Five years ago, all of our lives were changed.
I can tell you where I was and what I did on September 11, 2001. But this post is not about me. This post is about one of the 2,996 victims of that day. This is about Lisa Frost.
Lisa Frost was 22 years old, and a recent graduate of Boston University. She earned degrees in communications and business hospitality, and was a valedictorian (summa cum laude) at graduation.
While at BU, Lisa was dedicated to helping others. She worked as a student advisor and also a peer counselor. She also studied abroad in Sydney, Australia. She was described by fellow students as “intelligent,” “fun loving,” “compassionate,” and “devoted.” Professors told Lisa’s parents that she was “a gem,” and even said “I wish I could clone your daughter.” Her father, Tom Frost, called her “a perfect daughter.”
Lisa Frost was, without a doubt, a blessing to this world. On September 11, 2001, she boarded United Airlines Flight 175. She was flying home, to visit her parents in Rancho Santa Margarita, California, and then was starting a job in San Francisco.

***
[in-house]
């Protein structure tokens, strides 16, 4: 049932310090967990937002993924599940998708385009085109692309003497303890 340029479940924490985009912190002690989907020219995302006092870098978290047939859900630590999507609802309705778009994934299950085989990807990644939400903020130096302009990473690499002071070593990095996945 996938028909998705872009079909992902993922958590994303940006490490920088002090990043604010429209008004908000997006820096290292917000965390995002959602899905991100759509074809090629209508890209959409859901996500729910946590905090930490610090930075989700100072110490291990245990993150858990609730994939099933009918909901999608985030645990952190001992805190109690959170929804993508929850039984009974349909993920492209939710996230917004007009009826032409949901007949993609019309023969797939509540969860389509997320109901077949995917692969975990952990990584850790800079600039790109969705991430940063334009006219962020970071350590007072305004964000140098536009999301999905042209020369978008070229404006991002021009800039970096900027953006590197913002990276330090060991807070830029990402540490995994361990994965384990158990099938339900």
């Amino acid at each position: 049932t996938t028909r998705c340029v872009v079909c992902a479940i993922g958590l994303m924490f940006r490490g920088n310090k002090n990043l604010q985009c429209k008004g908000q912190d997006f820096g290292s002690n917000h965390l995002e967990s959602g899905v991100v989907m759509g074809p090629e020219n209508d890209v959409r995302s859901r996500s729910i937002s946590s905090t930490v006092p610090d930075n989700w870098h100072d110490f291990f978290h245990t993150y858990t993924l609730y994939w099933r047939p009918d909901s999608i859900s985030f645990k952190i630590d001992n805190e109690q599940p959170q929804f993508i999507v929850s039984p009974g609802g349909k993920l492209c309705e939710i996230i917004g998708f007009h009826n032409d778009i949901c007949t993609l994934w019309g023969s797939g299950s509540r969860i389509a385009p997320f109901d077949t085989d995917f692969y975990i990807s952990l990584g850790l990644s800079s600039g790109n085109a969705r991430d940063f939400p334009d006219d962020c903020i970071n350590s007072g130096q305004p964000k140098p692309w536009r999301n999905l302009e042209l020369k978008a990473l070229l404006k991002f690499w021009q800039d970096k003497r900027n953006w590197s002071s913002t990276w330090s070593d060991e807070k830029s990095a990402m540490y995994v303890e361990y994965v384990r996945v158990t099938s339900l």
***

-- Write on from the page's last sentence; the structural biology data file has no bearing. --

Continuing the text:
That was not to be. Instead, terrorists hijacked Flight 175 and crashed it into the South Tower of the World Trade Center. The terrorists thought they had killed thousands and broken the American spirit. They were wrong.
Those thousands still live on in spirit, including Lisa. The community of Rancho Santa Margarita remembered Lisa with a memorial near a lake.
Lisa’s father, Tom Frost, has told people to remember Lisa through volunteering and helping others, to “bring some good out of it.” At the BU Memorial website, hundreds of comments were left by those who will always remember Lisa. She also helped inspire a technical writer’s turn to freelance, which you can find at the following:
Lisa Frost was only 22 years old when she was murdered by terrorists on that beautiful September morning. However, in those 22 years, she touched hundreds of lives and helped countless people in many ways. We should be so lucky to do the same in our lives.
Follow Tom Frost’s advice. Help someone today, volunteer, join a group dedicated to assisting others. Do it for Lisa.
Lisa, we will always remember you.
(Thank you to those who helped in this tribute, including the commenters on my previous post.)